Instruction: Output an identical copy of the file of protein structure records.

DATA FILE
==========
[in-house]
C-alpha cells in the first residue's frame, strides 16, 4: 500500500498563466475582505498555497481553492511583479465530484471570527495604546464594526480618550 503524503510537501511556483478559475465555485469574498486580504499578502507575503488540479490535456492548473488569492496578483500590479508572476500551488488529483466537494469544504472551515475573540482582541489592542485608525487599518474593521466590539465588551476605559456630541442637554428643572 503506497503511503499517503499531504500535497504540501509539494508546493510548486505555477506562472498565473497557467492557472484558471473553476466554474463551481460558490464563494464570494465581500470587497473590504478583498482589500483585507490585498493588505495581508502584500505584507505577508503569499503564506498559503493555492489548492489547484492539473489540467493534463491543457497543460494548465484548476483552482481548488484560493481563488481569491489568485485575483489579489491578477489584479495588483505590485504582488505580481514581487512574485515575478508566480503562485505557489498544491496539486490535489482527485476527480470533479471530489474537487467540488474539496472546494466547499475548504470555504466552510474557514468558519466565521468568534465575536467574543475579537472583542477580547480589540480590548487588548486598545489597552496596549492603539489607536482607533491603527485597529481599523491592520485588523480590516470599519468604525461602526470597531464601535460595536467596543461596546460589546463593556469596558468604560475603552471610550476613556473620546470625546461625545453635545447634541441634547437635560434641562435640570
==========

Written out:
[in-house]
C-alpha cells in the first residue's frame, strides 16, 4: 500500500498563466475582505498555497481553492511583479465530484471570527495604546464594526480618550 503524503510537501511556483478559475465555485469574498486580504499578502507575503488540479490535456492548473488569492496578483500590479508572476500551488488529483466537494469544504472551515475573540482582541489592542485608525487599518474593521466590539465588551476605559456630541442637554428643572 503506497503511503499517503499531504500535497504540501509539494508546493510548486505555477506562472498565473497557467492557472484558471473553476466554474463551481460558490464563494464570494465581500470587497473590504478583498482589500483585507490585498493588505495581508502584500505584507505577508503569499503564506498559503493555492489548492489547484492539473489540467493534463491543457497543460494548465484548476483552482481548488484560493481563488481569491489568485485575483489579489491578477489584479495588483505590485504582488505580481514581487512574485515575478508566480503562485505557489498544491496539486490535489482527485476527480470533479471530489474537487467540488474539496472546494466547499475548504470555504466552510474557514468558519466565521468568534465575536467574543475579537472583542477580547480589540480590548487588548486598545489597552496596549492603539489607536482607533491603527485597529481599523491592520485588523480590516470599519468604525461602526470597531464601535460595536467596543461596546460589546463593556469596558468604560475603552471610550476613556473620546470625546461625545453635545447634541441634547437635560434641562435640570